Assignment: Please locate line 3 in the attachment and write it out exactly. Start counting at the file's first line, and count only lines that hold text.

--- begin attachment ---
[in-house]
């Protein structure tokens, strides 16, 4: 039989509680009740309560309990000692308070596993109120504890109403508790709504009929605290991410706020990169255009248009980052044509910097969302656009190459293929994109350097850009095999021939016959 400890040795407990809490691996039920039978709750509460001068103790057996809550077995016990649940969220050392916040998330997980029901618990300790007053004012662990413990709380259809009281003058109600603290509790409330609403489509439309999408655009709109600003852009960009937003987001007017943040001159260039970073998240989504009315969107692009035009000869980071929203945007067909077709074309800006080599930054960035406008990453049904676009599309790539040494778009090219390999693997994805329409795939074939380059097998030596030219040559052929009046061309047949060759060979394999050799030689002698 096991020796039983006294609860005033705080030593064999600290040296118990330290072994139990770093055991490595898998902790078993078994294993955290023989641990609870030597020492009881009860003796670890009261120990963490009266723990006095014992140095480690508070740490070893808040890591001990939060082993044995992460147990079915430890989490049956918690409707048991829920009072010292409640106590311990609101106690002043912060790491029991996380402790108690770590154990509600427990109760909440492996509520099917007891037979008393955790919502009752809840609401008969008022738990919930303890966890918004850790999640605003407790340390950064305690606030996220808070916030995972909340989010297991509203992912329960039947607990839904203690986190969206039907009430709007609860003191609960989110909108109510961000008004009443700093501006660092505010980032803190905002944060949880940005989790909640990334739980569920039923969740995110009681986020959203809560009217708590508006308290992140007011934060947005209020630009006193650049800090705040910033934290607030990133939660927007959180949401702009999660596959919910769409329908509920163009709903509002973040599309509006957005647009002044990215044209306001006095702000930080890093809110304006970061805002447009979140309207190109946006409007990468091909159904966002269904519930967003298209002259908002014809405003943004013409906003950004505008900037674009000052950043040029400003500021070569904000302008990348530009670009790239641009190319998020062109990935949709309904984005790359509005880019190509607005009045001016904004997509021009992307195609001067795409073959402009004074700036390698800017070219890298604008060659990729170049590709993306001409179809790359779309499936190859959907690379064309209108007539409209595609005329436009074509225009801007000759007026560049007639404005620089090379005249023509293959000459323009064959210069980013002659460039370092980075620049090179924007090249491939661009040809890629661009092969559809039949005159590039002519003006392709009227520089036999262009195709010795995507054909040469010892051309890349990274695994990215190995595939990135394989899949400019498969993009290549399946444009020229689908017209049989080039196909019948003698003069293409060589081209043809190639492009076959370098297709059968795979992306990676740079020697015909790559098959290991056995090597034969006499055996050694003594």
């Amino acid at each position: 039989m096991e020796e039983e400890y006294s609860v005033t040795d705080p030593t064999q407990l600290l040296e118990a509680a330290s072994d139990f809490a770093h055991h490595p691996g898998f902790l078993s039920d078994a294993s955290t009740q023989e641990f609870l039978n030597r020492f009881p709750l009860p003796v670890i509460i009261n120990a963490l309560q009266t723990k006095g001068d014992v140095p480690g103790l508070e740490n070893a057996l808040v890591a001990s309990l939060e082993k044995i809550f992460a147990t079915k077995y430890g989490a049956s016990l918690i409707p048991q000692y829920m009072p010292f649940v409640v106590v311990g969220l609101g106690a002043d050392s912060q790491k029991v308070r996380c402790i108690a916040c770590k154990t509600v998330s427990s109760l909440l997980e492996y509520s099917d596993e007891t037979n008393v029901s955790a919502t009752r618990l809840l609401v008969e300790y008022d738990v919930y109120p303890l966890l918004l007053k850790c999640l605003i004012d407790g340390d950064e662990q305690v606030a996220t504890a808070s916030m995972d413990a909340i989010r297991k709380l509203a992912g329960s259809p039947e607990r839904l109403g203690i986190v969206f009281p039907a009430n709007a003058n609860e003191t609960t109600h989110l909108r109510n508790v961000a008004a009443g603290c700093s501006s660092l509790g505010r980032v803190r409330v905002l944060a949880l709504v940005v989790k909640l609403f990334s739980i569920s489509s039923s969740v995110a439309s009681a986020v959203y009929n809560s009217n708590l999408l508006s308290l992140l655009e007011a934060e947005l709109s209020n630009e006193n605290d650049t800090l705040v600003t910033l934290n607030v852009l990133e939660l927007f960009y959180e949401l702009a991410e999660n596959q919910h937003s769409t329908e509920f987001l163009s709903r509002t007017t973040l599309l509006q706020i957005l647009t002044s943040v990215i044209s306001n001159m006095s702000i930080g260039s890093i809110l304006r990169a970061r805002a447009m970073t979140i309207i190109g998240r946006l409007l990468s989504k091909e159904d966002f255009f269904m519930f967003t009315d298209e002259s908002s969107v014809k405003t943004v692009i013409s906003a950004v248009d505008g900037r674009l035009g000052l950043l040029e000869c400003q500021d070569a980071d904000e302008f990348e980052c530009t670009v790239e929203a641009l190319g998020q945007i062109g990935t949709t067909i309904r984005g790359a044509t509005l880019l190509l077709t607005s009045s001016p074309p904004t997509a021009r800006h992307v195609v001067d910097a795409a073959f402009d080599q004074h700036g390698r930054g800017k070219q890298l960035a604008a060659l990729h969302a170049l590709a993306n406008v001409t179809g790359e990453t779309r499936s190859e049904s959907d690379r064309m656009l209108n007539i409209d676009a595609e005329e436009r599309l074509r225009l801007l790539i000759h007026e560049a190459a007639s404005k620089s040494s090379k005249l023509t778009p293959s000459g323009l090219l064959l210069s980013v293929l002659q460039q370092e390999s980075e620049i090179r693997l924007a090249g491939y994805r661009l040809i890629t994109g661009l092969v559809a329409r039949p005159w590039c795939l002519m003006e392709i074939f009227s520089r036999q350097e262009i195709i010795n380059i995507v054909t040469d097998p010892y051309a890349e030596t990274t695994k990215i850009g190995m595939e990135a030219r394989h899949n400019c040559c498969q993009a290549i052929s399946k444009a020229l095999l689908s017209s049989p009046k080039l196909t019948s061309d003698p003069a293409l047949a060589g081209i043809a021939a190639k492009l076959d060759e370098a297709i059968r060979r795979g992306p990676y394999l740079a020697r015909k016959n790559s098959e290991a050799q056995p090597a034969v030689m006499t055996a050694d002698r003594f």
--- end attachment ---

């Amino acid at each position: 039989m096991e020796e039983e400890y006294s609860v005033t040795d705080p030593t064999q407990l600290l040296e118990a509680a330290s072994d139990f809490a770093h055991h490595p691996g898998f902790l078993s039920d078994a294993s955290t009740q023989e641990f609870l039978n030597r020492f009881p709750l009860p003796v670890i509460i009261n120990a963490l309560q009266t723990k006095g001068d014992v140095p480690g103790l508070e740490n070893a057996l808040v890591a001990s309990l939060e082993k044995i809550f992460a147990t079915k077995y430890g989490a049956s016990l918690i409707p048991q000692y829920m009072p010292f649940v409640v106590v311990g969220l609101g106690a002043d050392s912060q790491k029991v308070r996380c402790i108690a916040c770590k154990t509600v998330s427990s109760l909440l997980e492996y509520s099917d596993e007891t037979n008393v029901s955790a919502t009752r618990l809840l609401v008969e300790y008022d738990v919930y109120p303890l966890l918004l007053k850790c999640l605003i004012d407790g340390d950064e662990q305690v606030a996220t504890a808070s916030m995972d413990a909340i989010r297991k709380l509203a992912g329960s259809p039947e607990r839904l109403g203690i986190v969206f009281p039907a009430n709007a003058n609860e003191t609960t109600h989110l909108r109510n508790v961000a008004a009443g603290c700093s501006s660092l509790g505010r980032v803190r409330v905002l944060a949880l709504v940005v989790k909640l609403f990334s739980i569920s489509s039923s969740v995110a439309s009681a986020v959203y009929n809560s009217n708590l999408l508006s308290l992140l655009e007011a934060e947005l709109s209020n630009e006193n605290d650049t800090l705040v600003t910033l934290n607030v852009l990133e939660l927007f960009y959180e949401l702009a991410e999660n596959q919910h937003s769409t329908e509920f987001l163009s709903r509002t007017t973040l599309l509006q706020i957005l647009t002044s943040v990215i044209s306001n001159m006095s702000i930080g260039s890093i809110l304006r990169a970061r805002a447009m970073t979140i309207i190109g998240r946006l409007l990468s989504k091909e159904d966002f255009f269904m519930f967003t009315d298209e002259s908002s969107v014809k405003t943004v692009i013409s906003a950004v248009d505008g900037r674009l035009g000052l950043l040029e000869c400003q500021d070569a980071d904000e302008f990348e980052c530009t670009v790239e929203a641009l190319g998020q945007i062109g990935t949709t067909i309904r984005g790359a044509t509005l880019l190509l077709t607005s009045s001016p074309p904004t997509a021009r800006h992307v195609v001067d910097a795409a073959f402009d080599q004074h700036g390698r930054g800017k070219q890298l960035a604008a060659l990729h969302a170049l590709a993306n406008v001409t179809g790359e990453t779309r499936s190859e049904s959907d690379r064309m656009l209108n007539i409209d676009a595609e005329e436009r599309l074509r225009l801007l790539i000759h007026e560049a190459a007639s404005k620089s040494s090379k005249l023509t778009p293959s000459g323009l090219l064959l210069s980013v293929l002659q460039q370092e390999s980075e620049i090179r693997l924007a090249g491939y994805r661009l040809i890629t994109g661009l092969v559809a329409r039949p005159w590039c795939l002519m003006e392709i074939f009227s520089r036999q350097e262009i195709i010795n380059i995507v054909t040469d097998p010892y051309a890349e030596t990274t695994k990215i850009g190995m595939e990135a030219r394989h899949n400019c040559c498969q993009a290549i052929s399946k444009a020229l095999l689908s017209s049989p009046k080039l196909t019948s061309d003698p003069a293409l047949a060589g081209i043809a021939a190639k492009l076959d060759e370098a297709i059968r060979r795979g992306p990676y394999l740079a020697r015909k016959n790559s098959e290991a050799q056995p090597a034969v030689m006499t055996a050694d002698r003594f």